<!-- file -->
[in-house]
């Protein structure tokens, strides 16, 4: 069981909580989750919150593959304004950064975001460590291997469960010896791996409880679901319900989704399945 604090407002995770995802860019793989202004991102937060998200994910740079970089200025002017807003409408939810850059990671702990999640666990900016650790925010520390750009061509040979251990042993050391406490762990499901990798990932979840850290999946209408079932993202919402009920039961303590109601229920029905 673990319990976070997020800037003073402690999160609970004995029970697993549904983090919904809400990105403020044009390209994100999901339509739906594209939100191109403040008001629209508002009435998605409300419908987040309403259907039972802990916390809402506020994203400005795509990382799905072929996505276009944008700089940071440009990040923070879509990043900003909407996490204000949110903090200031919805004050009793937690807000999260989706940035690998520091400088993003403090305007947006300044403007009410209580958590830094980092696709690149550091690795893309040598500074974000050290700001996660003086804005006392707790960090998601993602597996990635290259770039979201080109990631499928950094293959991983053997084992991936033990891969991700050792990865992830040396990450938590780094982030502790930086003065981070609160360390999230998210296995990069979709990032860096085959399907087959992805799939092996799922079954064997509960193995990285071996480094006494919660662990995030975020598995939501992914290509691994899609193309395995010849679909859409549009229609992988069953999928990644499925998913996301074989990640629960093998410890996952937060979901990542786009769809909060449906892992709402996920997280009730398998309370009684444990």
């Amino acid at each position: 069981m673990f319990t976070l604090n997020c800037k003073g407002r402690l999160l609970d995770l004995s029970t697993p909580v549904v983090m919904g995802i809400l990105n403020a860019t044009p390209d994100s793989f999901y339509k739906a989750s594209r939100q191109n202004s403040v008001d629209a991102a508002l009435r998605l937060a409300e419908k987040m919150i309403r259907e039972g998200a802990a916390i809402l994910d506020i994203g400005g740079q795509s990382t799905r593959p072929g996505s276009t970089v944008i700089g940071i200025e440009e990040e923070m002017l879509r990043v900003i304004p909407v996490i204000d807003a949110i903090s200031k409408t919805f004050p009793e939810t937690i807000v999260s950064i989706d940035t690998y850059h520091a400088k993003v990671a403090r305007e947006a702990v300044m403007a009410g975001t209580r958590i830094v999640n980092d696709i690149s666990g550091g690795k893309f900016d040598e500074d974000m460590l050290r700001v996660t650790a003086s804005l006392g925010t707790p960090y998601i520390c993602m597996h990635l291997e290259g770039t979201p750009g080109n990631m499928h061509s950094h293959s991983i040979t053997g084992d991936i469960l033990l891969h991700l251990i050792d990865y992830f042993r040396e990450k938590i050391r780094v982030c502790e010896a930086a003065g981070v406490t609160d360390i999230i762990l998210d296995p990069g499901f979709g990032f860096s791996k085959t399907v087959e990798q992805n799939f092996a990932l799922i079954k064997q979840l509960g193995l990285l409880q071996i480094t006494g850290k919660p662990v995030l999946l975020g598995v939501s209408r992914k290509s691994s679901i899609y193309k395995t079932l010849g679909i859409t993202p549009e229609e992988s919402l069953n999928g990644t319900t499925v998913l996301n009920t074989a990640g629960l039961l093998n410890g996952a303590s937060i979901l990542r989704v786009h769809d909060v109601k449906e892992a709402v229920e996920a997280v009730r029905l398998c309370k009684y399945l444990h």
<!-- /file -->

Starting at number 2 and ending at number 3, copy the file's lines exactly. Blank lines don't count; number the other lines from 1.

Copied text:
């Protein structure tokens, strides 16, 4: 069981909580989750919150593959304004950064975001460590291997469960010896791996409880679901319900989704399945 604090407002995770995802860019793989202004991102937060998200994910740079970089200025002017807003409408939810850059990671702990999640666990900016650790925010520390750009061509040979251990042993050391406490762990499901990798990932979840850290999946209408079932993202919402009920039961303590109601229920029905 673990319990976070997020800037003073402690999160609970004995029970697993549904983090919904809400990105403020044009390209994100999901339509739906594209939100191109403040008001629209508002009435998605409300419908987040309403259907039972802990916390809402506020994203400005795509990382799905072929996505276009944008700089940071440009990040923070879509990043900003909407996490204000949110903090200031919805004050009793937690807000999260989706940035690998520091400088993003403090305007947006300044403007009410209580958590830094980092696709690149550091690795893309040598500074974000050290700001996660003086804005006392707790960090998601993602597996990635290259770039979201080109990631499928950094293959991983053997084992991936033990891969991700050792990865992830040396990450938590780094982030502790930086003065981070609160360390999230998210296995990069979709990032860096085959399907087959992805799939092996799922079954064997509960193995990285071996480094006494919660662990995030975020598995939501992914290509691994899609193309395995010849679909859409549009229609992988069953999928990644499925998913996301074989990640629960093998410890996952937060979901990542786009769809909060449906892992709402996920997280009730398998309370009684444990």
């Amino acid at each position: 069981m673990f319990t976070l604090n997020c800037k003073g407002r402690l999160l609970d995770l004995s029970t697993p909580v549904v983090m919904g995802i809400l990105n403020a860019t044009p390209d994100s793989f999901y339509k739906a989750s594209r939100q191109n202004s403040v008001d629209a991102a508002l009435r998605l937060a409300e419908k987040m919150i309403r259907e039972g998200a802990a916390i809402l994910d506020i994203g400005g740079q795509s990382t799905r593959p072929g996505s276009t970089v944008i700089g940071i200025e440009e990040e923070m002017l879509r990043v900003i304004p909407v996490i204000d807003a949110i903090s200031k409408t919805f004050p009793e939810t937690i807000v999260s950064i989706d940035t690998y850059h520091a400088k993003v990671a403090r305007e947006a702990v300044m403007a009410g975001t209580r958590i830094v999640n980092d696709i690149s666990g550091g690795k893309f900016d040598e500074d974000m460590l050290r700001v996660t650790a003086s804005l006392g925010t707790p960090y998601i520390c993602m597996h990635l291997e290259g770039t979201p750009g080109n990631m499928h061509s950094h293959s991983i040979t053997g084992d991936i469960l033990l891969h991700l251990i050792d990865y992830f042993r040396e990450k938590i050391r780094v982030c502790e010896a930086a003065g981070v406490t609160d360390i999230i762990l998210d296995p990069g499901f979709g990032f860096s791996k085959t399907v087959e990798q992805n799939f092996a990932l799922i079954k064997q979840l509960g193995l990285l409880q071996i480094t006494g850290k919660p662990v995030l999946l975020g598995v939501s209408r992914k290509s691994s679901i899609y193309k395995t079932l010849g679909i859409t993202p549009e229609e992988s919402l069953n999928g990644t319900t499925v998913l996301n009920t074989a990640g629960l039961l093998n410890g996952a303590s937060i979901l990542r989704v786009h769809d909060v109601k449906e892992a709402v229920e996920a997280v009730r029905l398998c309370k009684y399945l444990h």